Online, huﬃngtonpost.com ran this image with no alteration. Was this acceptable? 91.92 Yes 88.43 8.07 No 11.57 t = 1.14 p > 0.05 no diﬀerence between professionals and nonphotographers 0 25 50 Percent Professionals (n=285) Non-photographers (n=122) 75 100
In print, the New York Daily News ran an altered version of the image with the leg injury on the left removed. Was this acceptable? 18.21 Yes 33.91 81.79 No 66.09 t = 3.33 p > 0.001 signiﬁcant diﬀerence between professionals and non-photographers 0 25 50 Percent Professionals (n=285) Non-photographers (n=122) 75 100
5 Q20 How appropriate is it to do the following types of computer adjustment to news photographs that appear on the front page or in the news section of your local daily newspaper? 4 3 2 1 0 Cropping All High School College Professional Color correction Removing distracting elements Removing larger objects Adding/Removing people Moving objects 0 = never 3 = sometimes 5 = always
Q21 “Accurate representation is the benchmark of our profession. We believe photojournalistic guidelines for fair and accurate reporting should be the criteria for judging what may be done electronically to a photograph.” 100 95.45 92.44 80 60 40 t = 2.06 p < 0.05* signiﬁcant diﬀerence between professionals and college; small eﬀect size 20 0 Professional Non-photographers
Q23 “Adhere to the principle of reproducing photos that represent reality. Documentary news and feature photos should not be manipulated.” 100 95.04 85.95 80 60 40 t = 3.84 p < 0.001* signiﬁcant diﬀerence between professionals and college 20 0 Professionals Non-photographers
Q24 “Altered images should be obviously false to the reader.” 100 80 83.51 66.1 60 40 t = 3.96 p < 0.001* signiﬁcant diﬀerence between professionals and college 20 0 Professionals Non-photographers
Q25 “Any manipulations should simply include routine cropping, color correction to restore the color balance to what appeared in the actual scene, or dodging/burning to improve reproduction quality.” 100 95.77 91.74 80 60 40 20 0 Professionals Non-photographers
Q26 “Readers should know that an image was altered.” 100 90.32 85.71 80 60 40 20 0 Professionals Non-professionals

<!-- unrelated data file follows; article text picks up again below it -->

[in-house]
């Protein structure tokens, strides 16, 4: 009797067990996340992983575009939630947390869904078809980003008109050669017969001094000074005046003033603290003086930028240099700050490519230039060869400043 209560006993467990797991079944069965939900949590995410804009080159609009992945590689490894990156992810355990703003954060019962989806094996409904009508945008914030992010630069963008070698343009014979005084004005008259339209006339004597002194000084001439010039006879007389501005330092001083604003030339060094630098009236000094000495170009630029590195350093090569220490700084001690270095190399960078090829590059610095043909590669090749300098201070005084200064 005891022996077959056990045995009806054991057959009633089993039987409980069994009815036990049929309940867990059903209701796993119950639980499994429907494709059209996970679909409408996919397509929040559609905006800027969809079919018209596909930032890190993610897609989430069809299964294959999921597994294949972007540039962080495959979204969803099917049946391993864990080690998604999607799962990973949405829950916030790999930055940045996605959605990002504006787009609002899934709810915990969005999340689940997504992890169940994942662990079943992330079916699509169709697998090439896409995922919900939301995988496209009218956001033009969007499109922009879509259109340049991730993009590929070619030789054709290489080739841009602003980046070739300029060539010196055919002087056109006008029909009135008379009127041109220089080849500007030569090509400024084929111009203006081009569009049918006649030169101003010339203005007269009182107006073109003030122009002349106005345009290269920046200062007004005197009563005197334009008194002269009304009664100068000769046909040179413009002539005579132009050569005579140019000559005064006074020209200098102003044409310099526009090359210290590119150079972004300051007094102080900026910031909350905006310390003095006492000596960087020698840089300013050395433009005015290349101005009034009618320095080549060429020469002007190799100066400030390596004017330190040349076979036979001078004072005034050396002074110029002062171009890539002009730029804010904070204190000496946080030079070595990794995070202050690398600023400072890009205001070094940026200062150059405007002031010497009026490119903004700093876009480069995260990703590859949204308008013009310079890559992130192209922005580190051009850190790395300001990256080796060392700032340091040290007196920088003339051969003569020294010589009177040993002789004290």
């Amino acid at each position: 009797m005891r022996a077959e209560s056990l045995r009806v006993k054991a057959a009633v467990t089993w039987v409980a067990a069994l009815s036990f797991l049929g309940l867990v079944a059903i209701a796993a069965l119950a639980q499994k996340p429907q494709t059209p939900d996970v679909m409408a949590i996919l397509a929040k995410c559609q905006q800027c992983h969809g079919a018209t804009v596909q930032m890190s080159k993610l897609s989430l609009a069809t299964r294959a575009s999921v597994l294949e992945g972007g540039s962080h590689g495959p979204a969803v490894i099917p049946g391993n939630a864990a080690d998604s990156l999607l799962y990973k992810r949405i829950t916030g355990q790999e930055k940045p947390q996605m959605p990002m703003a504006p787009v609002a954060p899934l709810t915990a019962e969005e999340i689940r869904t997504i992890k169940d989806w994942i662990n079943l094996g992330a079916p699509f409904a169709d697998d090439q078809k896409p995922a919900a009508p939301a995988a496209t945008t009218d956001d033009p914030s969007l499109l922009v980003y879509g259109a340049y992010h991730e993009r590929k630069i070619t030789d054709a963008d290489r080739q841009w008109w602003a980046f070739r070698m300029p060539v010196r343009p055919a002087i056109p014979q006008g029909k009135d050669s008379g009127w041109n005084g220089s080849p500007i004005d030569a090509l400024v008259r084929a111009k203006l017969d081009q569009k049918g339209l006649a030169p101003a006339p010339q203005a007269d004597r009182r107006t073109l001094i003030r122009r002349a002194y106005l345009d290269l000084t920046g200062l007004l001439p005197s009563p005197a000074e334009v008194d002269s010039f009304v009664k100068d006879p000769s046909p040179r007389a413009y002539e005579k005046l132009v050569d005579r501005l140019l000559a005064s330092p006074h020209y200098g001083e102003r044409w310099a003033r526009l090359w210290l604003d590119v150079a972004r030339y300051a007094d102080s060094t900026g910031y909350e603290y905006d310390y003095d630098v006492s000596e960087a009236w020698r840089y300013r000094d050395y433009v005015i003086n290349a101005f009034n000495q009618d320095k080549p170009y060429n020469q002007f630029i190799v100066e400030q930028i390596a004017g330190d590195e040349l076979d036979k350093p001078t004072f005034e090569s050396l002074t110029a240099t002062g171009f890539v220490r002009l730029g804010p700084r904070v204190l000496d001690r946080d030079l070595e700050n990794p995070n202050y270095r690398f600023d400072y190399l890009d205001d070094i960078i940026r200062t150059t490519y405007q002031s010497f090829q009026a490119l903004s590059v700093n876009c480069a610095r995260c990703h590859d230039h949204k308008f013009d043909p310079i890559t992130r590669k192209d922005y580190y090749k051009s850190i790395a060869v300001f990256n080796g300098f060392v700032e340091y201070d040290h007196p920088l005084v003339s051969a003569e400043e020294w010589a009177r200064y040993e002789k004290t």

Q27 “The highest and strictest standards should be applied to hard-news photographs.” 100 99.29 95.04 80 60 40 20 0 Professionals Non-photographers
Q29 “Do you have any company policies that would limit the amount of alteration in an image?” 100 80 60 40 40.84 31.95 35.14 20 0 17.65 All High School College Professional
Conclusions Non-photographers are more tolerant of digital manipulation than professional photographers. • Manipulation should be obviously false. • Manipulation of spot news images should be minimized and generally kept to what it takes to improve reproduction quality. • Editors are gatekeepers but in light of evolving technology, street photojournalists need to be trained as editors. •
Conclusions Companies, colleges and universities and schools need to discuss and to adopt policies regarding photojournalistic ethics — in advance of incidents. • Discussing all the facets of ethical decision making is still a worthy endeavor. •
Conclusions While speciﬁc ethics changes from profession to profession, their foundation does not. The foundation is basic, simple honesty, the kind you learn in kindergarten: Don’t tell us stories about things that didn’t happen. Don’t show us things that don’t exist. Ben Brink |“Question of Ethics: Where Does Honesty inPhotojournalism Begin?” News Photographer | July 1988
By Bradley Wilson, PhD Midwestern State University email@example.com firstname.lastname@example.org Twitter: @bradleywilson09 ©2014